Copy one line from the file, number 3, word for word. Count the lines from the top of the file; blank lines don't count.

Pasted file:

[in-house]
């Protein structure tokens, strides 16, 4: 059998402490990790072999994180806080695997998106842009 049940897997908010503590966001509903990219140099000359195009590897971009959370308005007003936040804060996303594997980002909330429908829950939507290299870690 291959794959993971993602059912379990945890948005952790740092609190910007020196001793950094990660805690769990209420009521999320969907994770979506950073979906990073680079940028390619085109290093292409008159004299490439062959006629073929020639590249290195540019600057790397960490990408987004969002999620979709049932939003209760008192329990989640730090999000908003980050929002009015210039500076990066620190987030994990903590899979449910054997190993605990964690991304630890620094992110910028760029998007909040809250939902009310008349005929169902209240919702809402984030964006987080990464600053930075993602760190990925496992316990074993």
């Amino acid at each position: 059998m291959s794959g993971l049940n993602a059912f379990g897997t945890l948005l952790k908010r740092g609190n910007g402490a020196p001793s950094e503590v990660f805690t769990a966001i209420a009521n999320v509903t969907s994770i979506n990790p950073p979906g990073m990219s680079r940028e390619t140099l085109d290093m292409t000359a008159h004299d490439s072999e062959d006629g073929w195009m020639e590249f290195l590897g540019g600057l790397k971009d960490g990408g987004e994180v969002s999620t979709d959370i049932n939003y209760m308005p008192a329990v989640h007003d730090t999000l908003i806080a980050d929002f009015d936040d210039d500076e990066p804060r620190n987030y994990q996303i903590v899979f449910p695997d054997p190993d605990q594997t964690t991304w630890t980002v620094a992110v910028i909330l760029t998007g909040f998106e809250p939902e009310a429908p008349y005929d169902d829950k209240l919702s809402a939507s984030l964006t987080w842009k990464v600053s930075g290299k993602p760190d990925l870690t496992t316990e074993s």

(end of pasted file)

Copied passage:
């Amino acid at each position: 059998m291959s794959g993971l049940n993602a059912f379990g897997t945890l948005l952790k908010r740092g609190n910007g402490a020196p001793s950094e503590v990660f805690t769990a966001i209420a009521n999320v509903t969907s994770i979506n990790p950073p979906g990073m990219s680079r940028e390619t140099l085109d290093m292409t000359a008159h004299d490439s072999e062959d006629g073929w195009m020639e590249f290195l590897g540019g600057l790397k971009d960490g990408g987004e994180v969002s999620t979709d959370i049932n939003y209760m308005p008192a329990v989640h007003d730090t999000l908003i806080a980050d929002f009015d936040d210039d500076e990066p804060r620190n987030y994990q996303i903590v899979f449910p695997d054997p190993d605990q594997t964690t991304w630890t980002v620094a992110v910028i909330l760029t998007g909040f998106e809250p939902e009310a429908p008349y005929d169902d829950k209240l919702s809402a939507s984030l964006t987080w842009k990464v600053s930075g290299k993602p760190d990925l870690t496992t316990e074993s």